HARRISBURG, Pa. — Gov. Tom Corbett said Wednesday that he would be willing to sign legislation to outlaw discrimination based on someone’s sexual orientation or gender identity, but he was unprepared to say what he will do, if anything, to try to dislodge such bills that have thus far languished in the Republican-controlled Legislature.
Corbett’s statement won applause from the bill’s sponsors and a leading gay rights group.
Corbett said he became aware in the last few months that federal law did not cover discrimination based on sexual orientation or gender identity.
“I had a presumption that it did. I believe it should, I don’t think there should be discrimination,” Corbett told reporters after a news conference at which he signed bills to overhaul the state’s laws on child abuse.
Corbett, a Republican who is seeking a second term in next year’s election, made clear that he is not changing his support for a Pennsylvania law that bans recognition of same-sex marriage, the only northeastern state to do so.
The gay rights group, Harrisburg-based Equality PA, lauded Corbett for “calling out discrimination in all its forms.”
Pennsylvania law prohibits discrimination in employment, housing, and public accommodation based on race, color, religion, ancestry, national origin, gender, education status or disability.
Bills in the Republican-controlled Pennsylvania state House and Senate would add sexual orientation and gender identity to the list. The legislation has gotten a higher profile recently, particularly with two openly gay lawmakers in the Legislature for the first time this year and a wave of other northeastern states recognizing same-sex marriage. However, the attention has not translated into action in Harrisburg, since neither of the House or Senate bills have been scheduled for a hearing or a committee vote.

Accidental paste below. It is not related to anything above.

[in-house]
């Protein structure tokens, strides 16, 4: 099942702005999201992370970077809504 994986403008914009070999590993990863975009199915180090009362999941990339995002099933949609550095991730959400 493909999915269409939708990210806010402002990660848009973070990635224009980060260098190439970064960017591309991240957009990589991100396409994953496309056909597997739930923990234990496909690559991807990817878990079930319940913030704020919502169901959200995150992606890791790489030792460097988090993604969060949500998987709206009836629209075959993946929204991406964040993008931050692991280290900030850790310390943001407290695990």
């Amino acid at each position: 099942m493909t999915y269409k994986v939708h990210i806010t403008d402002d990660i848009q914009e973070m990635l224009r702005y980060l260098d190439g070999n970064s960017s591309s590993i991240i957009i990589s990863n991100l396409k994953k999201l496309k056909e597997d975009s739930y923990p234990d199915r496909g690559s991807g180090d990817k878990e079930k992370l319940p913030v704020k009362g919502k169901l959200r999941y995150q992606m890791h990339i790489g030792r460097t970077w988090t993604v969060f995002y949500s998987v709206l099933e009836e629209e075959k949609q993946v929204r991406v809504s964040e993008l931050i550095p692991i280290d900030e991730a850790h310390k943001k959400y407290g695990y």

Article continues belowAsked about moves he would make to pressure lawmakers to pass t hem, Corbett said he wasn’t aware of a plan, although he said his staff has contacted legislative leaders to apprise them of his position.
In the more conservative House, a spokesman for Republican leaders could not say whether Corbett’s position would prompt them to advance the bill.
“We don’t believe there should be any kind of discrimination against any particular group or association,” said the GOP spokesman, Steve Miskin.
In November, U.S. senators including Pennsylvania’s Pat Toomey and Bob Casey approved federal legislation on the topic, but it is expected to die in the more conservative U.S. House.
As of June, 17 states and the District of Columbia have anti-discrimination laws covering sexual orientation and gender identity, the Washington, D.C.-based Human Rights Campaign says. State lawmakers say about 30 municipal and county governments have similar policies.
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